Two monoclonal antibodies (TRA-1-60 and TRA-1-81) recognizing distinct cell surface antigens on human embryonal carcinoma (EC) cells were produced and characterized. These antibodies reacted strongly with undifferentiated human EC cells in indirect radioimmunoassays (RIA) and immunofluorescence (IF) assays, but only weakly or not at all with cells derived from pluripotent EC cells differentiating in vitro or in xenograft tumors, nor with other germ cell tumor cell lines that did not also express the typical features of human EC cells. They did not react with murine teratocarcinoma cell lines. A survey of other human tumor cell lines and normal human tissues disclosed that molecules recognized by these antibodies are not confined to human EC cells but that cross-reacting epitopes appear on several neoplastic and normal tissues, although in a different anatomical pattern for each antibody. Both antibodies immunoprecipitated a major polypeptide (apparent molecular weight approximately 240,000) and a minor polypeptide (apparent molecular weight approximately 415,000) from lysates of 125I surface-labeled human EC cells, in this respect resembling another monoclonal antibody, 8-7D, previously described by Blaineau et al. (1,2) However, sequential immunoprecipitation revealed that each of the three antibodies reacted with different molecules of slightly different molecular weights. The epitopes defined by the present antibodies differ from those recognized by the other human EC cell-specific monoclonal antibodies that have been described and provide new markers for studying the differentiation of pluripotent human EC cells.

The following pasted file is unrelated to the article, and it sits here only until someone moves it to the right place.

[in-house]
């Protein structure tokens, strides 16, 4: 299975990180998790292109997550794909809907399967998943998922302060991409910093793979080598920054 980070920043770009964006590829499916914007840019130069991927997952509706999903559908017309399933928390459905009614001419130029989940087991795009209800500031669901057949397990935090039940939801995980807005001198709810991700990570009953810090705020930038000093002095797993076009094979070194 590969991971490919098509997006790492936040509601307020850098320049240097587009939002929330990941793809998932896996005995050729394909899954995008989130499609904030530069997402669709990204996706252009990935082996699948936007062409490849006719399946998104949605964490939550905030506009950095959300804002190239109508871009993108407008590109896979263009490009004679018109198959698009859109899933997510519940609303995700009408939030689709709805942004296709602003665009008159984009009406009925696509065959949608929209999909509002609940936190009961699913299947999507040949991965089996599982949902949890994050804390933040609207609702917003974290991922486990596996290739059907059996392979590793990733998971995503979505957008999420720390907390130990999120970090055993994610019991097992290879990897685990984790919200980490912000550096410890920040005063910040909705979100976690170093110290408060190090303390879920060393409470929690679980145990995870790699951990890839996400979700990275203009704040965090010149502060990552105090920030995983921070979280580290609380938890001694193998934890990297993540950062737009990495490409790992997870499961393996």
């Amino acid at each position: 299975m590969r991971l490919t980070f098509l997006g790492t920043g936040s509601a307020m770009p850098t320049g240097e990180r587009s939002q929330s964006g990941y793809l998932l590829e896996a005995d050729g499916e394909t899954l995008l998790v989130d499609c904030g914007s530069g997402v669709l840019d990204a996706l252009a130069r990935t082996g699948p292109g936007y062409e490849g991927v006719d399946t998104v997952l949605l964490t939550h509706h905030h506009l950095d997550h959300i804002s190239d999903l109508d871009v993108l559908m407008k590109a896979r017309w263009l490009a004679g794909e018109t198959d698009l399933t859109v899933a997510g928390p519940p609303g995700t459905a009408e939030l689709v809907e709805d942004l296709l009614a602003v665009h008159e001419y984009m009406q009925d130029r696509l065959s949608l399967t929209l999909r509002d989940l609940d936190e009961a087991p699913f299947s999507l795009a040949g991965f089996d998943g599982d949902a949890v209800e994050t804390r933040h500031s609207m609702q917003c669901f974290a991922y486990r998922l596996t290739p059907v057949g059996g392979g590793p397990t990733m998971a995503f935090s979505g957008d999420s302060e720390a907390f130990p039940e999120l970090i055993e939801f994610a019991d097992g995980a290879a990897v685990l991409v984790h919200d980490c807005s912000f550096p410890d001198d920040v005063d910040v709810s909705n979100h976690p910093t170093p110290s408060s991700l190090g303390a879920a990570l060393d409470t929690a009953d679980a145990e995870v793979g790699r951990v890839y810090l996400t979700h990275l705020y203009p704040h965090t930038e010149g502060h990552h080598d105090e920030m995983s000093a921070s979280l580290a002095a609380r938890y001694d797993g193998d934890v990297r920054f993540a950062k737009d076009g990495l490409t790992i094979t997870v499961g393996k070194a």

Antibodies to P. falciparum apical membrane protein 1 (AMA1) may contribute to protective immunity against clinical malaria by inhibiting blood stage growth of P. falciparum, and AMA1 is a leading malaria vaccine candidate. Currently, there is limited knowledge of the acquisition of strain-specific and cross-reactive antibodies to AMA1 in humans, or the acquisition of invasion-inhibitory antibodies to AMA1.We examined the acquisition of human antibodies to specific polymorphic invasion-inhibitory and non-inhibitory AMA1 epitopes, defined by the monoclonal antibodies 1F9 and 2C5, respectively. Naturally acquired antibodies were measured in cohorts of Kenyan children and adults. Antibodies to the invasion-inhibitory 1F9 epitope and non-inhibitory 2C5 epitope were measured indirectly by competition ELISA. Antibodies to the 1F9 and 2C5 epitopes were acquired by children and correlated with exposure, and higher antibody levels and prevalence were observed with increasing age and with active P. falciparum infection. Of note, the prevalence of antibodies to the inhibitory 1F9 epitope was lower than antibodies to AMA1 or the 2C5 epitope. Antibodies to AMA1 ectodomain, the 1F9 or 2C5 epitopes, or a combination of responses, showed some association with protection from P. falciparum malaria in a prospective longitudinal study. Furthermore, antibodies to the invasion-inhibitory 1F9 epitope were positively correlated with parasite growth-inhibitory activity of serum antibodies.Individuals acquire antibodies to functional, polymorphic epitopes of AMA1 that may contribute to protective immunity, and these findings have implications for AMA1 vaccine development. Measuring antibodies to the 1F9 epitope by competition ELISA may be a valuable approach to assessing human antibodies with invasion-inhibitory activity in studies of acquired immunity and vaccine trials of AMA1.